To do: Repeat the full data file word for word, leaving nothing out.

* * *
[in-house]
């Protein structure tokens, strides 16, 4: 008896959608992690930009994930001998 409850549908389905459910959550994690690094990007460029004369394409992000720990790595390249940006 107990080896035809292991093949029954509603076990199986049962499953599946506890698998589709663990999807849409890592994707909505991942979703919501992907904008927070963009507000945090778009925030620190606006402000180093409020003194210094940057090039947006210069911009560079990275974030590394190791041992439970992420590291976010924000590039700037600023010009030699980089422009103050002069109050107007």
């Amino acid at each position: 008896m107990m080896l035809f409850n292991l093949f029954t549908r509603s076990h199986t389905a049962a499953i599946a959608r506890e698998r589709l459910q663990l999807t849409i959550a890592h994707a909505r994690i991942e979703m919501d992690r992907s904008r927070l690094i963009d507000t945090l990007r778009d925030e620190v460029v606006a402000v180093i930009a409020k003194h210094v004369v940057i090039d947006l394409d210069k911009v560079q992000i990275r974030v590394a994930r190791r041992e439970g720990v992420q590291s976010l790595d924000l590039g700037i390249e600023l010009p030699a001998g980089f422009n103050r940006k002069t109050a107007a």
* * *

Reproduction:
[in-house]
């Protein structure tokens, strides 16, 4: 008896959608992690930009994930001998 409850549908389905459910959550994690690094990007460029004369394409992000720990790595390249940006 107990080896035809292991093949029954509603076990199986049962499953599946506890698998589709663990999807849409890592994707909505991942979703919501992907904008927070963009507000945090778009925030620190606006402000180093409020003194210094940057090039947006210069911009560079990275974030590394190791041992439970992420590291976010924000590039700037600023010009030699980089422009103050002069109050107007």
């Amino acid at each position: 008896m107990m080896l035809f409850n292991l093949f029954t549908r509603s076990h199986t389905a049962a499953i599946a959608r506890e698998r589709l459910q663990l999807t849409i959550a890592h994707a909505r994690i991942e979703m919501d992690r992907s904008r927070l690094i963009d507000t945090l990007r778009d925030e620190v460029v606006a402000v180093i930009a409020k003194h210094v004369v940057i090039d947006l394409d210069k911009v560079q992000i990275r974030v590394a994930r190791r041992e439970g720990v992420q590291s976010l790595d924000l590039g700037i390249e600023l010009p030699a001998g980089f422009n103050r940006k002069t109050a107007a």